Earlier this month, your South Carolina personal injury lawyers brought to our readers attention the issue of leaving kids in the car during the hot summer months. And despite the efforts of organizations like Kids and Cars and Safe Kids USA, unfortunately, there are still caregivers and guardians leaving their children in hot cars. The earlier entry was centered on the issue of parents and guardians forgetting their kids in the car, but this post and report is to deal with caretakers intentionally leaving children in the car while they run an errand. Last week, an 81-year-old great-grandmother was accused of leaving two children in the car while she went into a Walmart. According to the woman’s lawyer, it was her intention to only be inside the store for a few minutes. But, according to police, the great-grandmother was in the West Ashley store for almost an hour. She was arrested at the store after a Walmart employee discovered the two children, ages eight- and nine-years old, and a dog in a car with rolled up windows. The employee was able to get the kids to unlock the car and escorted them inside the store. Due to this event, the woman was charged with two counts of unlawful conduct toward a child and one count of animal neglect. In Charleston County Magistrate Court, the great-grandmother’s bail was set at $25,000 on each of the two counts of unlawful conduct, setting her total bail at $50,000. The animal neglect charge will be addressed in municipal court.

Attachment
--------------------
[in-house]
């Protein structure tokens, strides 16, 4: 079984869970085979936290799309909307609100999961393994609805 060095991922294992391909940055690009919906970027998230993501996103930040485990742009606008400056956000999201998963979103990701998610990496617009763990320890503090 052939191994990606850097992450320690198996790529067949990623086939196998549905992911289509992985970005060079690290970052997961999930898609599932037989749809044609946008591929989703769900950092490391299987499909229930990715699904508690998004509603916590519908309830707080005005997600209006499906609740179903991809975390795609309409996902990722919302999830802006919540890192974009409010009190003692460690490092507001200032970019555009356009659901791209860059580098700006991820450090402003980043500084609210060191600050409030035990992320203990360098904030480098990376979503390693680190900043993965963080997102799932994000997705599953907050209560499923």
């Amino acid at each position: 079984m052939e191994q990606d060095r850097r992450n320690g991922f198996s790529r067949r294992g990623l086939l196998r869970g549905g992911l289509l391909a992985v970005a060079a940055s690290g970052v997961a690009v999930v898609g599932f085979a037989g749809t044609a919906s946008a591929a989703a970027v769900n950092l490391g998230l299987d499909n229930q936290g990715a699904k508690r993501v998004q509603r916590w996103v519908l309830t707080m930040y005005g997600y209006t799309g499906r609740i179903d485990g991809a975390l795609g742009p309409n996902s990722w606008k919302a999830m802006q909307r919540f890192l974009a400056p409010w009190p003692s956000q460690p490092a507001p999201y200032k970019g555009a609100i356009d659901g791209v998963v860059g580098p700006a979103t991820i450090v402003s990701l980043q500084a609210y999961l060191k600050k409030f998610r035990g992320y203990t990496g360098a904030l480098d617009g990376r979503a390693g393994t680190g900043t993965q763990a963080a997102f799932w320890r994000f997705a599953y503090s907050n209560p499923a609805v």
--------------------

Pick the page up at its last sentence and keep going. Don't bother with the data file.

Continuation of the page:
According to the South Carolina Code of Laws, unlawful conduct toward a child is defined as when a person who has charge or custody of a child, or who is the parent or guardian of a child, or who is responsible for the welfare of a child places the child at unreasonable risk of harm affecting the child’s life, physical or mental health, or safety; do or cause to be done unlawfully or maliciously any bodily harm to the child so that the life or health of the child is endangered or likely to be endangered; or wilfully abandon the child. The statute goes on to state that a person who violates said definition is guilty of a felony and for each offense, upon conviction, must be fined in the discretion of the court or imprisoned not more than ten years, or both.
Apart from the legal ramifications, there are the risks of serious injuries or accidental death that arise when leaving a child, or children, alone in an automobile alone, especially during the peak of Summer’s heat. During this time of year, the inside of a car acts like a greenhouse in that it traps hot air within the vehicle and re-radiates it, making hot air hotter. Additionally, children’s bodies heat up as much as five times faster than the average adult’s, putting children at a greater risk of heat stroke.
Heat stroke is a form of hyperthermia in which the body’s temperature is dramatically increased (104 F or higher). Typical symptoms related to heat stroke and other heat-related illnesses are high body temperature, the absence of sweating (with hot red or flushed dry skin), rapid pulse, difficulty breathing, strange behavior, hallucinations, confusion, agitation, disorientation, seizure, and/or coma. Make no mistake about it, heat stroke is a serious medical emergency and without immediate and proper attention it can cause permanent injuries or death.